brewery workers fight drug test
Claim method is unproven
-- Anheuser-Busch brewery workers are fighting a drug test imposed recently
that is designed to detect drug use up to three months prior.
new test relies on a lock of hair, rather than a urine sample, which
has led Teamsters Local 102 to file a civil rights lawsuit and one worker
to shave all of his body hair. Testers used a fingernail clipping for
his test instead the union said.
union, representing 500 brewers, machinists and clerks at the Newark
brewery, says the test is unreliable and violates privacy rights.
are not going to accept this lying down," Jack Riley, Local 102
secretary-treasurer and chief executive officer, told The Star-Ledger
of Newark. So far, his local is the only one of 16 Teamster locals around
country to challenge the hair testing, but he said he hopes to inspire
St. Louis-based brewer of Budweiser and other brands maintains hair
testing is accurate and fair.
absolutely convinced about the reliability of hair testing," said
Eric M. Schmitz, Anheuser-Busch vice president for labor relations.
been implementing hair testing for Teamster workers at its 12 breweries
since February, although managers and nonunion workers have been subject
to the tests for a decade, Schmitz said Thursday.
union sued in March in state Superior Court. The company sought to have
the case transferred to federal court, but a federal judge last week
denied the bid.
world's largest brewer put in the new test as part of a contract it
imposed on its 8,000 Teamsters workers last year amid an impasse in
negotiations. Prior to that, each Teamster had one urine test during
each of two prior contracts, 1991-94 and 1994-98, Schmitz said.
is important because brewery employees work with heavy machinery and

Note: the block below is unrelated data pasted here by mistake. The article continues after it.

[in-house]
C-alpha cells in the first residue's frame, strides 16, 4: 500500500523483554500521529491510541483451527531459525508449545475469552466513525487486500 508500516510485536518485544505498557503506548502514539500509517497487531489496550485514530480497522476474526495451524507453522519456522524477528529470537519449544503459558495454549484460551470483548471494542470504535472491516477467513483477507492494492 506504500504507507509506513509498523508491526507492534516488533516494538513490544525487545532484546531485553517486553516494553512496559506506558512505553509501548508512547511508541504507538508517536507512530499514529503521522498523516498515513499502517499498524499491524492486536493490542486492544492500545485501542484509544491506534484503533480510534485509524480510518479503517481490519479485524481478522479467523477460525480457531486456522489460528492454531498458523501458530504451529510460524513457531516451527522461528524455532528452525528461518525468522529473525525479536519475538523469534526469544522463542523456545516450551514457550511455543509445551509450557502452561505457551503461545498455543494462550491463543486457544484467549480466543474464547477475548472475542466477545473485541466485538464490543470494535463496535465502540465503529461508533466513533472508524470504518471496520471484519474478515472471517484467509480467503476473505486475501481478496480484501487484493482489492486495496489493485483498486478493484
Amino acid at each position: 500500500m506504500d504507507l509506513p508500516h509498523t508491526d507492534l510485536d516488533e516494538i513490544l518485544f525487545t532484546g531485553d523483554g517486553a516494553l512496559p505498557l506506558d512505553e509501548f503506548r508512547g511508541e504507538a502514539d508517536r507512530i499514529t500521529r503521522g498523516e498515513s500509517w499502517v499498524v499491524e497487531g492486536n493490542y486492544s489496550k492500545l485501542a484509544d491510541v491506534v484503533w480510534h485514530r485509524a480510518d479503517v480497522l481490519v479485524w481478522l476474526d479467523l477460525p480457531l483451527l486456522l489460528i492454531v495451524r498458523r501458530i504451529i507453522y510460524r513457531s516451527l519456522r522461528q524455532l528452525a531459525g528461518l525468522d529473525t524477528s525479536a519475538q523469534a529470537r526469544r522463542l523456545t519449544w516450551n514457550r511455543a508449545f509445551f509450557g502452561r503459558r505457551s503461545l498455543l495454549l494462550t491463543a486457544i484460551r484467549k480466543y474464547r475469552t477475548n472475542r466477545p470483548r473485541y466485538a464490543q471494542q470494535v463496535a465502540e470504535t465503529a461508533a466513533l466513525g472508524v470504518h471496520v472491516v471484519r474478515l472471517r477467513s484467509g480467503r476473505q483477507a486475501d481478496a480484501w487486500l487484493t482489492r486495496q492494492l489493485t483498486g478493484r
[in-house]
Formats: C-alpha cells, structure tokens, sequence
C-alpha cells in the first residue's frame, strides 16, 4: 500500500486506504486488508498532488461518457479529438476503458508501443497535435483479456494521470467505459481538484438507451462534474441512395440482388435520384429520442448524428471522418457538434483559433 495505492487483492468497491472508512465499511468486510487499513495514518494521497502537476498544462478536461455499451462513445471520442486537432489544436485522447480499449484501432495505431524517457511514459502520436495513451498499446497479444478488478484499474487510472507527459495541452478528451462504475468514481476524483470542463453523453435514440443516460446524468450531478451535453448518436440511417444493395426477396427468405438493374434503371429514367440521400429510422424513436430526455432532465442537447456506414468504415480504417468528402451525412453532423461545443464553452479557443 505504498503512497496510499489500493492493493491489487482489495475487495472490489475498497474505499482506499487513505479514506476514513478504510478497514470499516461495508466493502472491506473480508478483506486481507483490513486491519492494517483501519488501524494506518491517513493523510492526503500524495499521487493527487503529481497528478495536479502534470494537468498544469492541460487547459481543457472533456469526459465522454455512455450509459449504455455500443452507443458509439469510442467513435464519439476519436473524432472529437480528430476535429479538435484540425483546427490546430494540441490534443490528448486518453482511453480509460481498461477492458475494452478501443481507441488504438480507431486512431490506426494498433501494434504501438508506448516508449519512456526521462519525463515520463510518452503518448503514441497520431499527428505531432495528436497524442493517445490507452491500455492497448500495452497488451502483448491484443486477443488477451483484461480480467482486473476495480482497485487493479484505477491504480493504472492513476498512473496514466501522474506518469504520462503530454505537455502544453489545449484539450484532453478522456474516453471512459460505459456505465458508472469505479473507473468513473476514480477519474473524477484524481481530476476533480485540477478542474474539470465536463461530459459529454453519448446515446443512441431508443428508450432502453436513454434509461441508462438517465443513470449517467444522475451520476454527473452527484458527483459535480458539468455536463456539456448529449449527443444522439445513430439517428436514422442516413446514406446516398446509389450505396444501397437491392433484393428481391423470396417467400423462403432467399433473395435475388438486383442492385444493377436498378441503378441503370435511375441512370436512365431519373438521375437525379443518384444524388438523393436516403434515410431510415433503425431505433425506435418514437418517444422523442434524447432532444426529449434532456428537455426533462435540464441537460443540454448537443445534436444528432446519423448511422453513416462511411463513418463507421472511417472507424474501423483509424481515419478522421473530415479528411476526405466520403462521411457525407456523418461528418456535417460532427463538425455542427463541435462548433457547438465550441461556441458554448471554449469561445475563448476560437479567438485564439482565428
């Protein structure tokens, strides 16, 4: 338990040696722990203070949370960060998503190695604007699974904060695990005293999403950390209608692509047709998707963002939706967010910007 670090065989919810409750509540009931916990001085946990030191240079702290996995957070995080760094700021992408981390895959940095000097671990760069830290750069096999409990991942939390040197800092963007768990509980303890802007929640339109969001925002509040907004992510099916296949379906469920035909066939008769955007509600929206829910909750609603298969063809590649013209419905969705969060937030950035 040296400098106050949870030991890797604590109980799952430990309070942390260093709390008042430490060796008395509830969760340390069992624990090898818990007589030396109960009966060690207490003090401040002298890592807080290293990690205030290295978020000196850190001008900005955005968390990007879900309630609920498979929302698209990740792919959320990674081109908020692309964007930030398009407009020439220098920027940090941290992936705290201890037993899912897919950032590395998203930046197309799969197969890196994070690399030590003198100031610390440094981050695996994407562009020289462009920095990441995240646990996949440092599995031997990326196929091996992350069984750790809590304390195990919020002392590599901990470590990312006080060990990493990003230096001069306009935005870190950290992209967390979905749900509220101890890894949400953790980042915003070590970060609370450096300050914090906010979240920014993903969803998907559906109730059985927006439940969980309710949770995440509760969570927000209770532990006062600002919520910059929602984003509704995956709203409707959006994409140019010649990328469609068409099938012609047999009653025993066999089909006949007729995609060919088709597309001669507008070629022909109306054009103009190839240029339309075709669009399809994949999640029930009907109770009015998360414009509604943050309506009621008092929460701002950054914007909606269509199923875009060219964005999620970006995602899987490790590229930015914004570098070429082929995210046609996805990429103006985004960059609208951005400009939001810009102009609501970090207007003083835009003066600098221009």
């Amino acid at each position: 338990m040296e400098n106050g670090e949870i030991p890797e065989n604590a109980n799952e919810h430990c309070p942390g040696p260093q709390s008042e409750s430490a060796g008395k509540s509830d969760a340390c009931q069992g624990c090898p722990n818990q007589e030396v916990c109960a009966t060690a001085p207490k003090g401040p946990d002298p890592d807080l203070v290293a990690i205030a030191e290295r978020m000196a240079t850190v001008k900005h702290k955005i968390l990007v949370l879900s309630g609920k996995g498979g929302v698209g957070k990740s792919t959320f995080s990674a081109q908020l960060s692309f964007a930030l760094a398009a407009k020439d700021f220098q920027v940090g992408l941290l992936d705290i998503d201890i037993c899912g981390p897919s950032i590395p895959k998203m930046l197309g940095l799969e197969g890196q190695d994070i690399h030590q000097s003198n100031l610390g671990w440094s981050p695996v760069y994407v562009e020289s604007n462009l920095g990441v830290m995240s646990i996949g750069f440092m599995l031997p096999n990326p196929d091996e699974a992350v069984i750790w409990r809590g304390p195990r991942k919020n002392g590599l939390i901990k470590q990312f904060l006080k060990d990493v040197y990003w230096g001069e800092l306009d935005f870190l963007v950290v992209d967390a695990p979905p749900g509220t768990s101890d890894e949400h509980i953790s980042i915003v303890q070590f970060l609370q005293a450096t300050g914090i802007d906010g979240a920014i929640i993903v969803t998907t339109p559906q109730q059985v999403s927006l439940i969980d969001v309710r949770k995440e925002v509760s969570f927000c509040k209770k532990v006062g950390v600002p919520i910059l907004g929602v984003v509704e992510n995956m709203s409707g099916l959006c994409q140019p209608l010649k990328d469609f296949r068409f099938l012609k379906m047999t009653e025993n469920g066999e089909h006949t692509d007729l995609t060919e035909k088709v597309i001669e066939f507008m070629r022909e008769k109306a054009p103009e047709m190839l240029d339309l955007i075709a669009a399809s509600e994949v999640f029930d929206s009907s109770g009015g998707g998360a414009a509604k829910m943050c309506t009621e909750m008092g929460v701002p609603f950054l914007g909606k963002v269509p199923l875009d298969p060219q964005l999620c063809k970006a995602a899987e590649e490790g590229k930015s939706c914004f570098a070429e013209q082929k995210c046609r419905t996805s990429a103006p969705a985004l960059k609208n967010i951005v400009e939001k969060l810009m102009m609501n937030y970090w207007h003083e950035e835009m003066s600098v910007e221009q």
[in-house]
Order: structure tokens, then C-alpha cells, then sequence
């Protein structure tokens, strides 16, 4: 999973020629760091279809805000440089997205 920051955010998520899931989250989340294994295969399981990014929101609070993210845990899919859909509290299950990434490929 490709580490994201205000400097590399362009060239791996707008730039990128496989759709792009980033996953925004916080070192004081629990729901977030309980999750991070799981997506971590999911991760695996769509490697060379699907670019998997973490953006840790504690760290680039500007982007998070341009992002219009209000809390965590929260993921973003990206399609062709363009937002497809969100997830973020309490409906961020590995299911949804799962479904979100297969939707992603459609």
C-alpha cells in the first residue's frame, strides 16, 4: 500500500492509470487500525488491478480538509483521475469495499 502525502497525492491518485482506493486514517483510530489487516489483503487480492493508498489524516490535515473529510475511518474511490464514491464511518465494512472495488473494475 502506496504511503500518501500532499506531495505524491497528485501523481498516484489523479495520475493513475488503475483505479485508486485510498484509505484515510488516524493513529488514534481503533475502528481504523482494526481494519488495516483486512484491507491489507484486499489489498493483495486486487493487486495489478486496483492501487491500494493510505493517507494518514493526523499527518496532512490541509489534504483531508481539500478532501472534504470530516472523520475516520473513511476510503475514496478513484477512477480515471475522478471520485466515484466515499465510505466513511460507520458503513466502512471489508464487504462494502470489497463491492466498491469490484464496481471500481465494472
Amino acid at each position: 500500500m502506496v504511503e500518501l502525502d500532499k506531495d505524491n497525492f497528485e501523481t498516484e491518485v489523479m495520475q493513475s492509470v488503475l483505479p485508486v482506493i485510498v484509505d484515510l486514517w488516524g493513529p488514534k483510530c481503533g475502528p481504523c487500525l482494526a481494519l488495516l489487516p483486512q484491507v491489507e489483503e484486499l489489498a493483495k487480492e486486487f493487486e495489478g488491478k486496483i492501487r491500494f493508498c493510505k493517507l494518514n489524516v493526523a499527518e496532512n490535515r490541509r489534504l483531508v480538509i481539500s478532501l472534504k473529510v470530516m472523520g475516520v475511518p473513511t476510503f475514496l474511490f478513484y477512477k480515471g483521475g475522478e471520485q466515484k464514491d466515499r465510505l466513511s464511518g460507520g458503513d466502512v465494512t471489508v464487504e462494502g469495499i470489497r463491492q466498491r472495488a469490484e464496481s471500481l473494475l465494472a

hot liquids, he said. Workers who refuse to take the test are fired.
urine tests reveal the presence of drugs ingested from 18 hours to three
days before the samples were taken, they are still used after accidents
and upon "reasonable suspicion," Schmitz said.
hair tests show drug use up to 90 days before the test, he said.
hair tests can detect use of cocaine, marijuana, opiates such as heroin,
methamphetamine and PCP, according to Psychemedics Corp. of Cambridge,
Mass., which performs the tests for Anheuser-Busch.
more than 1,500 corporate clients include police departments, Federal
Reserve banks, hospitals and universities.
in Atlantic City and Las Vegas also use hair tests.
more than 90 percent of firms that test for illegal drugs still rely
on urine tests, according to the American Management Association.
it looks farther back, hair testing has detected more drug use than
urine tests at Anheuser-Busch, Schmitz said, but he declined to give
who test positive for drugs are given unpaid leave and can be reinstated
after completing an employee assistance program and testing clean.
than a handful of employees have been discharged for failing to complete
an employee assistance program" of some 8,000 Teamsters and 2,000
craft workers around the nation, Schmitz said.
officials said at least two workers in Newark were discharged after
positive drug tests since February.
Newark Teamster, machinist Frederick Wedekin, told the newspaper he
felt "violated" when a lock was cut taken recently for testing.
never had anybody cut my hair without my permission unless it was my
mother and father when I was a young kid," said Wedekin, 53, of
102 contends hair testing is unproven and more intrusive than urine
tests. It also argues that hair testing is discriminatory, citing experts
who believe compounds left in hair by drugs are more likely to be detected
in dark or coarse hair, and therefore among blacks.
left for the union leader and its lawyer were not immediately returned
This article originally appeared in Modern
Brewery Age, May 17, 1999.
Copyright 1999, Business Journals, Inc.